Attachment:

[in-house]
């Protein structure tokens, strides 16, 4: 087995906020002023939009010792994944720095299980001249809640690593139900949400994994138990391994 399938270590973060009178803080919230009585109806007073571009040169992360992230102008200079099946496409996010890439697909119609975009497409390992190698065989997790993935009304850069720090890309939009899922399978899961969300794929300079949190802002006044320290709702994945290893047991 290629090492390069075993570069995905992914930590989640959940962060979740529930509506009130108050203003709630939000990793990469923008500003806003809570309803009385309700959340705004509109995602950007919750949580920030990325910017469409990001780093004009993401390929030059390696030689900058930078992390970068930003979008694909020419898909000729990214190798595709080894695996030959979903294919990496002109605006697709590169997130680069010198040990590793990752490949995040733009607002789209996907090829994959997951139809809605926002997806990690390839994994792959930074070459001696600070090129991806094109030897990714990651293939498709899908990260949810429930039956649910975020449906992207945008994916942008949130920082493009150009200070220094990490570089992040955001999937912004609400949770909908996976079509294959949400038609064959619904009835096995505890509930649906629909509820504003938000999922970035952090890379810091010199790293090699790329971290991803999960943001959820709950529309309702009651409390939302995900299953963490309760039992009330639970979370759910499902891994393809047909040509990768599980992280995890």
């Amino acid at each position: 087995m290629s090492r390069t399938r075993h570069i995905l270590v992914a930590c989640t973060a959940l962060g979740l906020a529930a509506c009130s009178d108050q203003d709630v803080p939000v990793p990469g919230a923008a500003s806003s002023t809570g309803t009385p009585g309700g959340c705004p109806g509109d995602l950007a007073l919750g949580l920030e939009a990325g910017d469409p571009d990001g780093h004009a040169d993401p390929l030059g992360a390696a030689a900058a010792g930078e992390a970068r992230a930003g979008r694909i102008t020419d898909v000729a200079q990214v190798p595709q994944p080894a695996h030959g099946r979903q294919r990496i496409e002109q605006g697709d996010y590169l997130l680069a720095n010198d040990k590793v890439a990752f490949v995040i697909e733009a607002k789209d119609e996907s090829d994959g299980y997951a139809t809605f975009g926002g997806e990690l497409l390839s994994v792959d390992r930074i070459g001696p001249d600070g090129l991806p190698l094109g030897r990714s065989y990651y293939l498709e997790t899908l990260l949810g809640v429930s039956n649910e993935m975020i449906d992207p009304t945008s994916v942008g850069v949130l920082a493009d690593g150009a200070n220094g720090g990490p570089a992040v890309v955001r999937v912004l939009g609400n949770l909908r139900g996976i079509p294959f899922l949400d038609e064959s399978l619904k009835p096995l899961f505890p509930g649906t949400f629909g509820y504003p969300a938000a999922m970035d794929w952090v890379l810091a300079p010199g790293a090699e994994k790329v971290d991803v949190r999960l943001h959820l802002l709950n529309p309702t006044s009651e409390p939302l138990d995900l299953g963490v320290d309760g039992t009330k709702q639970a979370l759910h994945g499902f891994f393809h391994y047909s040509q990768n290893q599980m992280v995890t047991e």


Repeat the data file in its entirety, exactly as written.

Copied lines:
[in-house]
């Protein structure tokens, strides 16, 4: 087995906020002023939009010792994944720095299980001249809640690593139900949400994994138990391994 399938270590973060009178803080919230009585109806007073571009040169992360992230102008200079099946496409996010890439697909119609975009497409390992190698065989997790993935009304850069720090890309939009899922399978899961969300794929300079949190802002006044320290709702994945290893047991 290629090492390069075993570069995905992914930590989640959940962060979740529930509506009130108050203003709630939000990793990469923008500003806003809570309803009385309700959340705004509109995602950007919750949580920030990325910017469409990001780093004009993401390929030059390696030689900058930078992390970068930003979008694909020419898909000729990214190798595709080894695996030959979903294919990496002109605006697709590169997130680069010198040990590793990752490949995040733009607002789209996907090829994959997951139809809605926002997806990690390839994994792959930074070459001696600070090129991806094109030897990714990651293939498709899908990260949810429930039956649910975020449906992207945008994916942008949130920082493009150009200070220094990490570089992040955001999937912004609400949770909908996976079509294959949400038609064959619904009835096995505890509930649906629909509820504003938000999922970035952090890379810091010199790293090699790329971290991803999960943001959820709950529309309702009651409390939302995900299953963490309760039992009330639970979370759910499902891994393809047909040509990768599980992280995890």
């Amino acid at each position: 087995m290629s090492r390069t399938r075993h570069i995905l270590v992914a930590c989640t973060a959940l962060g979740l906020a529930a509506c009130s009178d108050q203003d709630v803080p939000v990793p990469g919230a923008a500003s806003s002023t809570g309803t009385p009585g309700g959340c705004p109806g509109d995602l950007a007073l919750g949580l920030e939009a990325g910017d469409p571009d990001g780093h004009a040169d993401p390929l030059g992360a390696a030689a900058a010792g930078e992390a970068r992230a930003g979008r694909i102008t020419d898909v000729a200079q990214v190798p595709q994944p080894a695996h030959g099946r979903q294919r990496i496409e002109q605006g697709d996010y590169l997130l680069a720095n010198d040990k590793v890439a990752f490949v995040i697909e733009a607002k789209d119609e996907s090829d994959g299980y997951a139809t809605f975009g926002g997806e990690l497409l390839s994994v792959d390992r930074i070459g001696p001249d600070g090129l991806p190698l094109g030897r990714s065989y990651y293939l498709e997790t899908l990260l949810g809640v429930s039956n649910e993935m975020i449906d992207p009304t945008s994916v942008g850069v949130l920082a493009d690593g150009a200070n220094g720090g990490p570089a992040v890309v955001r999937v912004l939009g609400n949770l909908r139900g996976i079509p294959f899922l949400d038609e064959s399978l619904k009835p096995l899961f505890p509930g649906t949400f629909g509820y504003p969300a938000a999922m970035d794929w952090v890379l810091a300079p010199g790293a090699e994994k790329v971290d991803v949190r999960l943001h959820l802002l709950n529309p309702t006044s009651e409390p939302l138990d995900l299953g963490v320290d309760g039992t009330k709702q639970a979370l759910h994945g499902f891994f393809h391994y047909s040509q990768n290893q599980m992280v995890t047991e």